Category Archives: Insects, Diseases and Other Pests

Things to do in December

Things to Do – December 2017 Greg Grant Cut dead perennials and tropicals back to the ground. Keep beds mulched and weeded. Cool season weeds do not take the winter off. Discontinue fertilization until cold weather is over. Pick up limbs and remove dead trees and shrubs from the landscape. Trim trees making sure to cut limbs flush with branch collar or next to another limb. Pot amaryllis, paperwhites, and chilled hyacinths for winter bloom. Clean, sharpen and oil garden tools as well as mower blades. Clean gutters…. Read More →

Things to do November

Things to Do – November 2017 Greg Grant Mow frequently until first frost. Discontinue using landscape sprinkler systems since our cool moist season as arrived. Mulch fallen leaves. Collect pine straw for landscape mulching. Cut back frosted tropicals and perennials. Remove yellowed or dead foliage from perennials and bulbs. Plant trees, shrubs, and vines to take advantage of moisture, cooler temperatures, and mild winters. Replenish mulch to 3-4 inches especially paying attention to tender plants/tropical which need 10-12 inches, depending on depth of roots. Fertilize cold-tolerant herbaceous plants… Read More →

Things to do in September

Things to Do – September 2017 Greg Grant Prepare beds for fall planting by adding organic compost. Dig and divide oxblood and spider lily bulbs while in bloom or when they just finish. Mulch about 3 inches to prevent weeds and protect against winter damage. Plant cool-season leafy vegetables such as lettuce, spinach, broccoli, cabbage, kale, collards, dill, cilantro and parsley Trim hedges and shrubs last time before winter. Plant bluebonnets and other wildflowers.  Barely cover the seeds and firm or tamp down the soil. Stop shearing fall blooming… Read More →

Things to do in July

Things to Do – July 2017 Greg Grant Plant zinnia seeds for fall bloom. Plant marigold (marimum) transplants for fall bloom. Deadhead annuals, perennials and roses regularly to encourage re-blooming. Carry pruners with you every time you go into the garden to make grooming easier. Scout garden daily for pests or problems. Water beds and lawns deeply but infrequently.  Lawns generally need irrigating once per week, azaleas once every two weeks, perennials, ground-covers, shrubs, and fruit trees once a month, and most shade trees only during severe droughts. Make… Read More →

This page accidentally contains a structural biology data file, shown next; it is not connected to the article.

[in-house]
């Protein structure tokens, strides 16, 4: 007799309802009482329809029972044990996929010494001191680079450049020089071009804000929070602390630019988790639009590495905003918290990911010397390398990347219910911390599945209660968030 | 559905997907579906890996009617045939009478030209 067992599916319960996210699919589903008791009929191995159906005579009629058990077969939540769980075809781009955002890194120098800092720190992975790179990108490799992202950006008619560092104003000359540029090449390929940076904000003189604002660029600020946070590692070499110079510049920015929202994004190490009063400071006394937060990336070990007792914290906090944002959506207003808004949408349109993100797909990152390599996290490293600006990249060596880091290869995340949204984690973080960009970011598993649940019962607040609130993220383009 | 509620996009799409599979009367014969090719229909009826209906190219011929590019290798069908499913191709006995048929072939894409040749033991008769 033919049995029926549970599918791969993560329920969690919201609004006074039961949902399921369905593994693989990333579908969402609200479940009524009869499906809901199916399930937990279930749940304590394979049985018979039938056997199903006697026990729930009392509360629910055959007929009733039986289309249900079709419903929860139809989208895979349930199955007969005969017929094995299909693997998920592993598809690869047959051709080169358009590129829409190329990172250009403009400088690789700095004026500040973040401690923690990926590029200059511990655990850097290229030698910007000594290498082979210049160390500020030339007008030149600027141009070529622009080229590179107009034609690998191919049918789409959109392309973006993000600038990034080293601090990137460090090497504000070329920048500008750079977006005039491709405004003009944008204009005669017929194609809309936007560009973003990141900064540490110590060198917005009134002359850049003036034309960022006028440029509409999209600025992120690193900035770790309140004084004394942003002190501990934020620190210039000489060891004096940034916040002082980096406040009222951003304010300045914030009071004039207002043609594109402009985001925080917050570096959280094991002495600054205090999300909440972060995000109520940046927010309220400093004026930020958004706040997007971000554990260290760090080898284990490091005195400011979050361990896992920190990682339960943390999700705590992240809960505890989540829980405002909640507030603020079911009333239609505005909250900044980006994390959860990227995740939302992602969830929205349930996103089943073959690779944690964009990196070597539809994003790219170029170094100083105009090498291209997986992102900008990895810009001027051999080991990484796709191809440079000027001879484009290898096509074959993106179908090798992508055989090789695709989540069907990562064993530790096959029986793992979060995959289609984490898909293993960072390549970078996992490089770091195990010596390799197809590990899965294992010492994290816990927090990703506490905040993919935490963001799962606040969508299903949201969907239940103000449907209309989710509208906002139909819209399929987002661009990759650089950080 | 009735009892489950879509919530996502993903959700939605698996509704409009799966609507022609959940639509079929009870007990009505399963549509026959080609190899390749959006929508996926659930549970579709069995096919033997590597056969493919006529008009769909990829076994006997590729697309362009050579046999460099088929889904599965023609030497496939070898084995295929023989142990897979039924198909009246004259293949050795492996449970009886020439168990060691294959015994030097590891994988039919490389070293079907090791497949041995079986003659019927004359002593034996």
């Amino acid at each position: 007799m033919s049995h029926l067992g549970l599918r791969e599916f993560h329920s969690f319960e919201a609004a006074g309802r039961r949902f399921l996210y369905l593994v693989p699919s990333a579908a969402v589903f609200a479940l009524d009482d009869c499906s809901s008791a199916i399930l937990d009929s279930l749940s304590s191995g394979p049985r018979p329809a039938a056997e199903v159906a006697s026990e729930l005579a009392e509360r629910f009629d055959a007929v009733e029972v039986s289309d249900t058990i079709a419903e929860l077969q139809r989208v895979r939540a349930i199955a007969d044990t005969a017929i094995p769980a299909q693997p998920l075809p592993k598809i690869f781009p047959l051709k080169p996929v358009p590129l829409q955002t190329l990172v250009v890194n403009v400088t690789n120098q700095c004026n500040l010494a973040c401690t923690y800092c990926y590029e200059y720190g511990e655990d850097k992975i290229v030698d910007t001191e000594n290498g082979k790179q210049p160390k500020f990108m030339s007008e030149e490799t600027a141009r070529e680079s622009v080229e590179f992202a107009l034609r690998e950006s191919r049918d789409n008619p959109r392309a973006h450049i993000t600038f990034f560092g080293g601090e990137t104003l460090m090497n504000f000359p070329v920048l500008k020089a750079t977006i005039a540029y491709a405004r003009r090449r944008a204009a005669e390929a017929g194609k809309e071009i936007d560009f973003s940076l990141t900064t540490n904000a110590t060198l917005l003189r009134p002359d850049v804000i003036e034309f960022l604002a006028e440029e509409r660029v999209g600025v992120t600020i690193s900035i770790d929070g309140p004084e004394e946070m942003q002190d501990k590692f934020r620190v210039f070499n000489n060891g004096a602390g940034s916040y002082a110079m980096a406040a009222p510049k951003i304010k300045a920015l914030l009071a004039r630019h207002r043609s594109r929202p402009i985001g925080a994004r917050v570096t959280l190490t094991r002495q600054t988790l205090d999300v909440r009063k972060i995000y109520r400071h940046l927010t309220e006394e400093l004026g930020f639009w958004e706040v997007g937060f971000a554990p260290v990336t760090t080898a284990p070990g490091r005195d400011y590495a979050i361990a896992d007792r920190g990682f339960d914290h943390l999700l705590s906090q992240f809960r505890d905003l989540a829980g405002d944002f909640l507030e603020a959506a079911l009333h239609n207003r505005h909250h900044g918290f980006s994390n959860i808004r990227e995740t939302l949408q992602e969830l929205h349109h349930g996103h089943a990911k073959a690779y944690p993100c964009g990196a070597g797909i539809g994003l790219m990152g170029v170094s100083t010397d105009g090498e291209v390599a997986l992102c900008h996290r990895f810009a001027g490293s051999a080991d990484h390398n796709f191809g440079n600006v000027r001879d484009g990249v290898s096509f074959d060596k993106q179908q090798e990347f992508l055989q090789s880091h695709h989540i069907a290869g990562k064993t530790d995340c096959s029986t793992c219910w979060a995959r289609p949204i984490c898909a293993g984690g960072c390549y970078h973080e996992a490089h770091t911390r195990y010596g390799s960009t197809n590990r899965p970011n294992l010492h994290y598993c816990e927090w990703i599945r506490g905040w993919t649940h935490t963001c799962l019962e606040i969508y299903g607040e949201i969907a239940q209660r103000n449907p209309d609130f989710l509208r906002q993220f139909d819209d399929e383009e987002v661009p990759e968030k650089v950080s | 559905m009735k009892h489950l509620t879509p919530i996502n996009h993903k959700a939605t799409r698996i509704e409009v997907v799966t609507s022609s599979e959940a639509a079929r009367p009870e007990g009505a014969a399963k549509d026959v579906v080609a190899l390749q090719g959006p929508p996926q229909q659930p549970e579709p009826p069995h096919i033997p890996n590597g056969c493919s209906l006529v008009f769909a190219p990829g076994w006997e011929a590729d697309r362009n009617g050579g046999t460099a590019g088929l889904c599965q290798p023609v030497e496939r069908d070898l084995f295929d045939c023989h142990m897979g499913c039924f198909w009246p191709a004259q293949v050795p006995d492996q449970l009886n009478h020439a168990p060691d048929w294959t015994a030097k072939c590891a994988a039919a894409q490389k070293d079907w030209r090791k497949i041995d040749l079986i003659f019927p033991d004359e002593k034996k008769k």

Things to do in June

Things to Do – June 2017 Greg Grant   Plant heat loving vegetable crops like Southern peas and okra. Avoid watering St. Augustine grass more than once per week as frequent irrigation promotes gray leaf spot, brown patch, and take-all root rot. Once a month (if it doesn’t rain) is even better! Plant heat loving bedding plants like ornamental sweet potatoes, periwinkles, pentas, coleus, alternanthera, and purple fountain grass. Seed warm season color such as castor beans and candlestick plant, and zinnias. Plant heat loving tropical plants like Esperanza,… Read More →

Crape Myrtle Bark Scale’s Enemy

Parking at a local restaurant today, I noticed the blackened trunks of some topped crape myrtles – the tell-tale sign they were infested with crape myrtle bark scale. This relatively new pest to the U.S. has been rapidly spreading across the south. A horticulture friend commented he saw infested crape myrtles at the new mall on the south side of town. I checked them out, and while the trunks were blackened, there was no sign of living scale. These scales are bright white, and when squished, they ooze… Read More →

Avoid Introducing Nematodes to Potted Plants

While planting pansies and some other cool season annuals in pots, planters and in flower beds recently, I was reminded about nematodes. If you are unfamiliar with nematodes, they are microscopic roundworms that live in the soil. Some nematodes are beneficial, and several are plant pests. The bad types feed on roots and other plant tissues, disrupting normal plant functions. One of the worst ones is called root-knot nematode. I first realized I had nematodes several years ago when I planted tomatoes in what I thought would be… Read More →

Put Your Garden to Bed and Get Ready for Spring

This is the time of year to put your flower and vegetable garden to bed, and start getting ready for your spring garden. Now that we’ve had some hard freezes, annual flowers and warm-season vegetables are finished and can be removed from the garden. Cut back browned tops of herbaceous perennials like salvias, phlox, lantana, cuphea, cannas, and others. Chop them up and throw them in the compost pile. I like to leave until spring the dried coneflower seedheads for finches to feed upon. Ornamental grasses can be… Read More →